What is a fruit fly

What do fruit flies do?

Amongst the wide spectrum of insects known to thrive in your garden or in fields, the larvae of fruit flies are the most dreaded, on account of their ability to turn many fruits and vegetables into soft, gooey slop.

Fruit flies attack and damage most soft-skinned fruits and certain hard-skinned products as well. Citrus and summer fruits, berries, tomatoes, grapes, peppers and olives are only a few types of crop particularly susceptible to the pests. Once sexually mature, the female adult fly lays countless of her tiny eggs in the flesh of ripe and ripening produce. Upon hatching, the fly larvae (maggots) begin feasting on the flesh of the fruit, causing it to decay and fall to the ground.

While it’s a simple nuisance, albeit an unsightly one, to someone growing fruit or vegetables in their garden, it is one of the many problems the horticultural industry faces. Billions of dollars are spent annually on various prevention and control measures, and still, the production losses are enormous.

How do you identify a fruit fly?

For such grand nuisances, fruit flies are relatively tiny, with adults typically reaching only an eight of an inch (3mm) in length. Their thorax tends to be tan or orange  in color, with transverse black rings across the abdomen and a grey underside. Brick-red eyes are typical, although some can be seen with dark brownish or even black eyes. Their wings are translucent and bristles emerge from their antennae.

What does a fruit fly maggot look like?

The eggs from which fruit flies hatch from may be too small to see, but their maggots are visible to the naked eye. Fruit fly maggots have soft bodies, and wriggle due to their lack of legs, making them look a bit like tiny worms. They are usually a creamy white color.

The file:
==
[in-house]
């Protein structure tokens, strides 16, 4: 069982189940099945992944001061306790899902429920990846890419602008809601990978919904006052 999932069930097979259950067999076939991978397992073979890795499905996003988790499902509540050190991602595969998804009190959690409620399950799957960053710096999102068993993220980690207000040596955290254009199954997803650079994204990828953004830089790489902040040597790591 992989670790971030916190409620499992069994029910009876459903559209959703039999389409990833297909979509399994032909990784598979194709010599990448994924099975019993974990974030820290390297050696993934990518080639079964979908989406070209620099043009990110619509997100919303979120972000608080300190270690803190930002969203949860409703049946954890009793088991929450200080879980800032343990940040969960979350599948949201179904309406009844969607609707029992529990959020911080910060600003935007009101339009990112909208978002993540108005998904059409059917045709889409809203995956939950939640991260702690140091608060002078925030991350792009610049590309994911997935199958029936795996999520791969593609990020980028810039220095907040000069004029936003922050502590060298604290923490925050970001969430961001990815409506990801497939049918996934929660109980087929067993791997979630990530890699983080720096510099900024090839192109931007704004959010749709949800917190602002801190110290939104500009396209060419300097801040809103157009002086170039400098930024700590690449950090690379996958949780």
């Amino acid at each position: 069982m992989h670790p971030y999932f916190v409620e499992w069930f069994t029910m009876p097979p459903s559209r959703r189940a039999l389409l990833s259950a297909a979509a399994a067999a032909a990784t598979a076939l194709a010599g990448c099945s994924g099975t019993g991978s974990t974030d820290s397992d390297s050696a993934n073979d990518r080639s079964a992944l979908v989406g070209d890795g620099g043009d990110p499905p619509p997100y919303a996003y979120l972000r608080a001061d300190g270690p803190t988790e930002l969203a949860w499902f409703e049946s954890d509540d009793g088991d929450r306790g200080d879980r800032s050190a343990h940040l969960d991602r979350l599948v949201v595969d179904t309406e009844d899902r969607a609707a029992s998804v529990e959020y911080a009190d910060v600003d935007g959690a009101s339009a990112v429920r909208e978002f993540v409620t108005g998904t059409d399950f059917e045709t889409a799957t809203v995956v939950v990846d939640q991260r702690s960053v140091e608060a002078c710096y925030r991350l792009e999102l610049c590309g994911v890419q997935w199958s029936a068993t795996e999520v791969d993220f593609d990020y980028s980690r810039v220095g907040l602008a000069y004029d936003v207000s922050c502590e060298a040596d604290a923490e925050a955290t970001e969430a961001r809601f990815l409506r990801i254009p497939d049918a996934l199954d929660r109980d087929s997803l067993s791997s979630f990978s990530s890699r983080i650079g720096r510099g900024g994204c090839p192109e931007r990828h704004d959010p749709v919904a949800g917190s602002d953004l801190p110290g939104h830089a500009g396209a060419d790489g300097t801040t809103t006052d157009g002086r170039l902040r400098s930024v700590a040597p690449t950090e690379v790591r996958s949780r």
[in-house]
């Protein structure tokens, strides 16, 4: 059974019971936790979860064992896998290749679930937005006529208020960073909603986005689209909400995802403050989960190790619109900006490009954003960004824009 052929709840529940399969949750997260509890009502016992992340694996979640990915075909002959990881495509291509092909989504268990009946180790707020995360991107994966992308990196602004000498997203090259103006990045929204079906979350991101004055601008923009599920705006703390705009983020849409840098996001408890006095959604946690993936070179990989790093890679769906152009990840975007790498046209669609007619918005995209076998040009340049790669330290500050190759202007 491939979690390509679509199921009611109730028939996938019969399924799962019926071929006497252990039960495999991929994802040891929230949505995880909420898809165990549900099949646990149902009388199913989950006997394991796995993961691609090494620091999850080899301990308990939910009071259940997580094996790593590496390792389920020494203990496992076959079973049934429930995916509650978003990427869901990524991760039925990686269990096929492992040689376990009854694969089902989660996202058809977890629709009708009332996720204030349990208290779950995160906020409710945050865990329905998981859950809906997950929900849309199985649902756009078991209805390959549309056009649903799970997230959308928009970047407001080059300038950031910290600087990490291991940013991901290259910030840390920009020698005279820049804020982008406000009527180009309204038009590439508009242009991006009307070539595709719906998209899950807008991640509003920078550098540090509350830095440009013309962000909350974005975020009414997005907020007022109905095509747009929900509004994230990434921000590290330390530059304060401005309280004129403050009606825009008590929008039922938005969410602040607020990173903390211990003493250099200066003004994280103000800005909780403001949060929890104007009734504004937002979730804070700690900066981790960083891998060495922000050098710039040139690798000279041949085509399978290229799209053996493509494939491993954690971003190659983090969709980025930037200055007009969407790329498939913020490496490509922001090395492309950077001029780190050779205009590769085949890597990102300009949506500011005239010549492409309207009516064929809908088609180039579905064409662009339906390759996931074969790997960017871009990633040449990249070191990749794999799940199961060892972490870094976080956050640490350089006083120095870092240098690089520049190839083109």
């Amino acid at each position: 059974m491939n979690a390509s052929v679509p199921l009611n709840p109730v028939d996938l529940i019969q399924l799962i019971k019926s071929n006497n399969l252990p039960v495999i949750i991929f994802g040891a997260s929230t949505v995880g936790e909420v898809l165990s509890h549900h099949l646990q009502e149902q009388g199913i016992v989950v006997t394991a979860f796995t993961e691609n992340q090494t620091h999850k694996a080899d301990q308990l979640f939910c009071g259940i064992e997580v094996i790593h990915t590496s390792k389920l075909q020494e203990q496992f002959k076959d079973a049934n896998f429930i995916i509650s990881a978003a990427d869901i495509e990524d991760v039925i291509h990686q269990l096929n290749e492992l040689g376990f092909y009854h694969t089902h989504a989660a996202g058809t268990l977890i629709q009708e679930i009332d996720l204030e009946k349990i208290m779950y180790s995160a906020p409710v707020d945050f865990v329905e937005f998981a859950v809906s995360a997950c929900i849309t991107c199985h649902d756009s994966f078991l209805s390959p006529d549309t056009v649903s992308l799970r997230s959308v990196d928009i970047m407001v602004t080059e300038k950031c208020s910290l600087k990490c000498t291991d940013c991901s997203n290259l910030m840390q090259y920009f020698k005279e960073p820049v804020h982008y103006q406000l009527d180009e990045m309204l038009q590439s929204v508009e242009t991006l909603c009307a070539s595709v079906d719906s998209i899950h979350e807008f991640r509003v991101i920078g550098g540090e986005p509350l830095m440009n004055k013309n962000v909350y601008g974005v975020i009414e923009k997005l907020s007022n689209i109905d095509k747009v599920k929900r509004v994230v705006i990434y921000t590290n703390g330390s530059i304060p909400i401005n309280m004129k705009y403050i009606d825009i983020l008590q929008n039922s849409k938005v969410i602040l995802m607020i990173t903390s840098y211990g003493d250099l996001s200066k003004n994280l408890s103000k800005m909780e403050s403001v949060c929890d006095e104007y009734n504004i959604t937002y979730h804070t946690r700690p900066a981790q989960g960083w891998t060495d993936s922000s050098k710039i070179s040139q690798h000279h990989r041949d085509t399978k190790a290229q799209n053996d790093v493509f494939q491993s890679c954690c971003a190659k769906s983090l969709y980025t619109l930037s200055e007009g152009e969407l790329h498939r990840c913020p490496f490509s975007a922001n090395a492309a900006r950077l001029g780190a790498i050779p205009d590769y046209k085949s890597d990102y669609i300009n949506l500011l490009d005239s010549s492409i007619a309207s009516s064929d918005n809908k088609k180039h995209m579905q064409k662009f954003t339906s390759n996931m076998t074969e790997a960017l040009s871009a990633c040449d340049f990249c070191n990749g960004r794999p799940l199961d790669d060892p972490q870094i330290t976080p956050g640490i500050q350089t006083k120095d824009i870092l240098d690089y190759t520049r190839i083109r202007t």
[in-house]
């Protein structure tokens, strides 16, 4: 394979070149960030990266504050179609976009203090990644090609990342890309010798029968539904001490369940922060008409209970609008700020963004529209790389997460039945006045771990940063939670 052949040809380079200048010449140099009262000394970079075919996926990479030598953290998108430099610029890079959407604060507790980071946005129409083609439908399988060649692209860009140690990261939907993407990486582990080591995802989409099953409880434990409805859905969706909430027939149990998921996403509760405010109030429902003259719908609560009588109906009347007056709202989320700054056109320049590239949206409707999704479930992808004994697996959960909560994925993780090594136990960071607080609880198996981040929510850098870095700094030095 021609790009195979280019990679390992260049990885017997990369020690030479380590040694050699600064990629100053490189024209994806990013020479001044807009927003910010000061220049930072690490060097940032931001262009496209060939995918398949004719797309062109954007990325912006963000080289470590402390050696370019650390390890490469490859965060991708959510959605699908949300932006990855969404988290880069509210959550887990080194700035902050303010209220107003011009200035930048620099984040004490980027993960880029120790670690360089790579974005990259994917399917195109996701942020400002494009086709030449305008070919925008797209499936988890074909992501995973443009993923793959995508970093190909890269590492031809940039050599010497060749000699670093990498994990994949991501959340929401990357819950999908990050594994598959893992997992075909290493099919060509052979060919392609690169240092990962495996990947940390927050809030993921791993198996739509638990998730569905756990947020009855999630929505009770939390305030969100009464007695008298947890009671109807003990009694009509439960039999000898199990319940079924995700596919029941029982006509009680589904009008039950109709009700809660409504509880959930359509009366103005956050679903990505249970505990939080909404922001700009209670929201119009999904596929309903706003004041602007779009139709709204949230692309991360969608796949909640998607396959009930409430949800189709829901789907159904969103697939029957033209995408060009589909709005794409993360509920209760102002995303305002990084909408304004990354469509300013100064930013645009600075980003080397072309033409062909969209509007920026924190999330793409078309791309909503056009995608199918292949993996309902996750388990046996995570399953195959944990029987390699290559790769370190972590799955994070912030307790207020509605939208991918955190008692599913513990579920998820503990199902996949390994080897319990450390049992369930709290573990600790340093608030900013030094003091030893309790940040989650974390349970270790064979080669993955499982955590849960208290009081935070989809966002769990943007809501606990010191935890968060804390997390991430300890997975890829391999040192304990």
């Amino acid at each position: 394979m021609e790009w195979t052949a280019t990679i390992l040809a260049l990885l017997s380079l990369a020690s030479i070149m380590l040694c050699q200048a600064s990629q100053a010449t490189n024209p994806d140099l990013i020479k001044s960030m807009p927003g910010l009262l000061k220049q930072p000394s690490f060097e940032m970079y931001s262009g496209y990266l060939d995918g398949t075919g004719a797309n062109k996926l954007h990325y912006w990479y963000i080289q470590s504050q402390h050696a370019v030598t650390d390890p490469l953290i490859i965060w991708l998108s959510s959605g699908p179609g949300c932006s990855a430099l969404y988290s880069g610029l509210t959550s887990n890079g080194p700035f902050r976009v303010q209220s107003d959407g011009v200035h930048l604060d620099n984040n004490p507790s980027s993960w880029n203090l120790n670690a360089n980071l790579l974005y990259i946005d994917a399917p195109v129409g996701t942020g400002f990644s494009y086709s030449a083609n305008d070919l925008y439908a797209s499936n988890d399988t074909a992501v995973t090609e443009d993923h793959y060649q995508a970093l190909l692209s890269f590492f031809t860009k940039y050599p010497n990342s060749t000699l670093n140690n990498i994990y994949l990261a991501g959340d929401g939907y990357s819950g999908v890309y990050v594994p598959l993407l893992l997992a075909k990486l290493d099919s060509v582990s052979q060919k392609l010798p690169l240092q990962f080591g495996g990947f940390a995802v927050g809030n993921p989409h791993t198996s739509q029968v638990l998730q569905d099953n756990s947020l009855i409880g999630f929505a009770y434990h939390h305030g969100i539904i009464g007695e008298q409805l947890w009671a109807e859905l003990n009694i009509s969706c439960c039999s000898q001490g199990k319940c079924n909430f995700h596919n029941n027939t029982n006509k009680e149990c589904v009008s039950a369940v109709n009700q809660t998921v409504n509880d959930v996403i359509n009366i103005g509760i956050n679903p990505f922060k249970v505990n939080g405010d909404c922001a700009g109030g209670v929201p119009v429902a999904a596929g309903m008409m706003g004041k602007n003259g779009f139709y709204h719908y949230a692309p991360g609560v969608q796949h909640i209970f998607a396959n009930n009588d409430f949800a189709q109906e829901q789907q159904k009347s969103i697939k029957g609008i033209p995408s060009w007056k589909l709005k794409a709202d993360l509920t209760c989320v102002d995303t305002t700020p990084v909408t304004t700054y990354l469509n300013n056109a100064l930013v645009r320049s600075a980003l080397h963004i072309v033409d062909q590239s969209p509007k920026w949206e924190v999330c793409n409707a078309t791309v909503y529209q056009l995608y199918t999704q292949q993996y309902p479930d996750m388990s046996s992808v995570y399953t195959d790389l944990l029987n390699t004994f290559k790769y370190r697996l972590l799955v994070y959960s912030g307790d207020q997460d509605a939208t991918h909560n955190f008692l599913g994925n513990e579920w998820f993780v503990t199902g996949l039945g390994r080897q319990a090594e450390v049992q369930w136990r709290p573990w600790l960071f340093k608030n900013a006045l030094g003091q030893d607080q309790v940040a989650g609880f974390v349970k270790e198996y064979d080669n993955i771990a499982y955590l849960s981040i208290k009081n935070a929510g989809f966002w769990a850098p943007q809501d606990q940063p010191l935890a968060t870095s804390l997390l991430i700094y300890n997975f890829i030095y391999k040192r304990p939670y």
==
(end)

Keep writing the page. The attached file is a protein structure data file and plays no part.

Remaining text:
Are fruit flies harmful?

It is no question that fruit flies are a source of annoyance and irritation, but they can also be incredibly dangerous to one’s health.

The pests are flying vectors of disease. Fruit flies feed and mate on decaying matter, so by their mere existence, it is only expected that they will come into contact with a large number of microorganisms, including certain dangerous bacteria such as Salmonella, Staphylococcus, E. Coli, and listeria.

These germs are transmitted to food and surfaces when fruit flies regurgitate during their meals, through their excrements, or simply through mechanical contamination through body contact, and are frequent causes of food poisoning and wound infection, which can become critical and send you to the hospital.

How can you tell the difference between a drain fly and a fruit fly?

To most people, a fly is a fly. A fly infestation is a fly infestation. All are vectors of disease. But there are countless species, each with their own characteristics. It is only best to know the difference between the different types of flies who commonly permeate your home, so one can deal with each accordingly.

Drain flies and fruit flies are some of the most common pests. One occupies your bathrooms and laundry room while the other takes over your kitchen counter and fruit basket.

Both flies are around the same size, at about an eighth of an inch. The drain fly, also known as a sink or sewer fly, has a moth-like appearance with a short body and fuzzy wings, hence its other common name, the moth fly. They are typically dark colored, with speckled wings. They are easy to tell apart from fruit flies, who are easily distinguishable with their tannish, fleshy bodies, translucent wings, and vibrant red eyes.

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